Center for Retirement Research
The goals of the Center for Retirement Research are to promote research on retirement issues, to transmit new findings to a broad audience, to help train new scholars, and to expand access to valuable data resources.
Selected Issue Briefs
Why do State Disability Application Rates Vary Over Time?, Center for Retirement Research, January 2012
- The brief's key findings are:
- Application rates for federal Disability Insurance (DI) have risen since the late-1990s.
- The economy is a key driver; rising unemployment and declining labor force participation lead to higher DI application rates.
- Interestingly, states with strict health insurance regulations have lower application rates, a finding that merits further exploration.
How Would GASB Proposals Affect State and Local Pension Reporting?, Center for Retirement Research, November 2011
- States and localities account for pensions in their financial statements according to standards laid out by the Governmental Accounting Standards Board (GASB). Under these standards, state and local plans generally follow an actuarial model and discount their liabilities by the long-term yield on the assets held in the pension fund, roughly 8 percent. Most economists contend that the discount rate should reflect the risk associated with the liabilities and, given that benefits are guaranteed under most state laws, the appropriate discount factor is closer to the riskless rate. The point is not that liabilities should be larger or smaller, but rather that the discount rate should reflect the nature of the liabilities; the characteristics of the assets backing the liabilities are irrelevant...
How Much to Save for a Secure Retirement, Center for Retirement Research, November 2011
- One of the major challenges facing Americans today is how to prepare for a secure retirement. While market ups and downs are unpredictable, people do have control over work and saving decisions that can significantly improve their retirement prospects. This brief uses a simple model to estimate what percent of earnings an individual must save to ensure a financially secure retirement depending on he starts saving, he retires, and how he invests his retirement savings...
How Prepared are State and Local Workers for Retirement?, Center for Retirement Research, October 2011
- A widespread perception is that state-local government workers receive high pension benefits which, combined with Social Security, provide more than adequate retirement income. The perception is consistent with multiplying the 2-percent benefit factor in most plan formulae by a 35- to 40-year career and adding a Social Security benefit. But this calculation assumes that individuals spend enough of their career in the public sector to produce such a retirement outcome. This brief summarizes the results of a paper that uses the Health and Retirement Study (HRS) and actuarial reports published by state and local pension systems to test the hypothesis that state-local workers have more than enough money for retirement.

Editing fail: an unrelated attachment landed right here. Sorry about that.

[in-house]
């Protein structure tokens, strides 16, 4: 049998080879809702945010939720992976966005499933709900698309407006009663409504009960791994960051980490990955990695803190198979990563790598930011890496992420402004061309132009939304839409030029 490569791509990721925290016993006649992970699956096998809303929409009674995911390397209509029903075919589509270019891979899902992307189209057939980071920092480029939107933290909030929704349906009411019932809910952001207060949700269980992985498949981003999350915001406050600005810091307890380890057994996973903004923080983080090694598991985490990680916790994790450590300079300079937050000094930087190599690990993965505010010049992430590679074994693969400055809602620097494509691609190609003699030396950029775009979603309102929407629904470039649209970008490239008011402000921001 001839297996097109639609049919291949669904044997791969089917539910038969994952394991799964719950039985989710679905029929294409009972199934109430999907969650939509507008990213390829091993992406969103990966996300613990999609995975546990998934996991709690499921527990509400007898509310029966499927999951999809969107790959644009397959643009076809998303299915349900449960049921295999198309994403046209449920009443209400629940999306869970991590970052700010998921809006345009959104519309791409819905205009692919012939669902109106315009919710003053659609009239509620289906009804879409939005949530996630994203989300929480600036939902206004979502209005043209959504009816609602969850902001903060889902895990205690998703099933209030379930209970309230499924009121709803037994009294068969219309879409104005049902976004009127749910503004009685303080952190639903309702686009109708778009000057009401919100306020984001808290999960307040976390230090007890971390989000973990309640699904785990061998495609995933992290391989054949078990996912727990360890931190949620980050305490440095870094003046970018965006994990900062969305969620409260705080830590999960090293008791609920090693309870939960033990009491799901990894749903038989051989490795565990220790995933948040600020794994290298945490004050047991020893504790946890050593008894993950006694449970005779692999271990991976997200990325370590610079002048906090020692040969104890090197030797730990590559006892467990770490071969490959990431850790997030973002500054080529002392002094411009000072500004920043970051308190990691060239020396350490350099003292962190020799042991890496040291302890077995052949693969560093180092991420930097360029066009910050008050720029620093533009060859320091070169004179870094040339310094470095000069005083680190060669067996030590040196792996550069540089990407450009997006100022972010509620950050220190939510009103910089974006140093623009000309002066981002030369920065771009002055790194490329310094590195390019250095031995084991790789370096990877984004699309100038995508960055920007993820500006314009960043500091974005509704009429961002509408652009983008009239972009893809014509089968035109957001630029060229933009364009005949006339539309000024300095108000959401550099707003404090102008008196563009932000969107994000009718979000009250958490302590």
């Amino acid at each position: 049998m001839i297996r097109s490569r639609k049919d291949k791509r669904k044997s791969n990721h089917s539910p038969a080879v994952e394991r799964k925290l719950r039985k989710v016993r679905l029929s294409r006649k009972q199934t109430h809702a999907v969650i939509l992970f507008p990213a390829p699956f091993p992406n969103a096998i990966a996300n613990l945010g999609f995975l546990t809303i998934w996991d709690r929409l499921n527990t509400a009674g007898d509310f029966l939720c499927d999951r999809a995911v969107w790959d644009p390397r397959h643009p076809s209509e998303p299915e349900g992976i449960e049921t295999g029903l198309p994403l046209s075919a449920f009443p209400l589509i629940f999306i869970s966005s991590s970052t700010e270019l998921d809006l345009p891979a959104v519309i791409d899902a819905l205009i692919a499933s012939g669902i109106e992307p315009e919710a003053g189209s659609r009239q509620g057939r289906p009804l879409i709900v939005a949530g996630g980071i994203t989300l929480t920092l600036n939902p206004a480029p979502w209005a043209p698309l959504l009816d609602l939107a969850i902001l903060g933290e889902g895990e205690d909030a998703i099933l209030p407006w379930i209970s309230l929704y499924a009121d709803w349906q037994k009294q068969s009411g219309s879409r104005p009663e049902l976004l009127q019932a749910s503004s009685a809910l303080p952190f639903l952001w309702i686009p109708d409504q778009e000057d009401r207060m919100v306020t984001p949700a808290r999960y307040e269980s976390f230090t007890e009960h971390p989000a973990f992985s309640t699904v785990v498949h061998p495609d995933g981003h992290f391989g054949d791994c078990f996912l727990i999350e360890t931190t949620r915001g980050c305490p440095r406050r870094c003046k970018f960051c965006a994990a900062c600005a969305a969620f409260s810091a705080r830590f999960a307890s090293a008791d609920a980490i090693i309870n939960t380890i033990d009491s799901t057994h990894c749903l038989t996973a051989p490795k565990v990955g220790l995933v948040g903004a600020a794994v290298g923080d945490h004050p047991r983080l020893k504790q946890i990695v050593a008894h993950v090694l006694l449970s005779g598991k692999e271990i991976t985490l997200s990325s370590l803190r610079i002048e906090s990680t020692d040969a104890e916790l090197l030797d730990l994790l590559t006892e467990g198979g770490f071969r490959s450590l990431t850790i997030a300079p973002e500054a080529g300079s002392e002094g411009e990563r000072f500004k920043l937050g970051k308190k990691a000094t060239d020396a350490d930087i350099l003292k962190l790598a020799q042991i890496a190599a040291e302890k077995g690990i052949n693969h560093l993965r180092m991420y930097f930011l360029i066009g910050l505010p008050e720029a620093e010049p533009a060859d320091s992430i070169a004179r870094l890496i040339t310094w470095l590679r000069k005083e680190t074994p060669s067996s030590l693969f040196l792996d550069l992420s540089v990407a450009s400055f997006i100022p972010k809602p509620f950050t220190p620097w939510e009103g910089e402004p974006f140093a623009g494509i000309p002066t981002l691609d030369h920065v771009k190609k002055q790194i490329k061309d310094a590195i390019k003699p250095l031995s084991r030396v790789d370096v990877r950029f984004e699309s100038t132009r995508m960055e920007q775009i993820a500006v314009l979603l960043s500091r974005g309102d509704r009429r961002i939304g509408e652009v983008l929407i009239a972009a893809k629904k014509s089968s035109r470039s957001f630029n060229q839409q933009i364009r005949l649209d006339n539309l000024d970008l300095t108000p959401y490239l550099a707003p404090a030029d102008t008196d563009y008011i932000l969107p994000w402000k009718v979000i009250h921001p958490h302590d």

An Update on Locally-Administered Pension Plans, Center for Retirement Research, July 2011
- The financial crisis and ensuing recession have had an enormous impact on state-administered pension plans. Funded levels declined sharply, the Annual Required Contribution (ARC) increased to make up for the fall in funding, and the percent of ARC paid declined as the bottom fell out of state revenues. In response, states have increased employer and employee contributions, cut employment, slowed wage growth, and lowered benefits for new employees (and in a few instances reduced COLAs for current employees, but these initiatives have been challenged and are currently in the courts). Less is known about how locally-administered plans have fared in the last four years. This brief attempts to fill that gap.
A Role for Defined Contribution Plans in the Public Sector, Center for Retirement Research, April 2011
- In the wake of the financial crisis, policymakers have been talking about shifting from defined benefit plans to defined contribution plans in the public sector. Three states – Georgia, Michigan, and Utah – have taken action, joining the 10 states that had introduced some form of defined contribution plans before 2008. Interestingly, these new plans are “hybrids” that combine elements of both defined benefit plans and defined contribution plans. Such an approach spreads the risks associated with the provision of retirement income between the employer and the employee. This brief provides an update on defined contribution initiatives in the public sector and then discusses whether the hybrids that have been introduced are the best way to combine the two plan types, sometimes referred to as a "stacked" plan.
The Impact of Public Pensions on State and Local Budgets, Center for Retirement Research, October 2010
- State and local pensions have been headline news since the financial collapse reduced the value of their assets, leaving a substantial unfunded liability. The magnitude of that liability depends on the interest rate used to discount future benefit promises but, regardless of the assumptions, states and localities are going to have to come up with more money. This brief looks at the size of the additional funding relative to state budgets.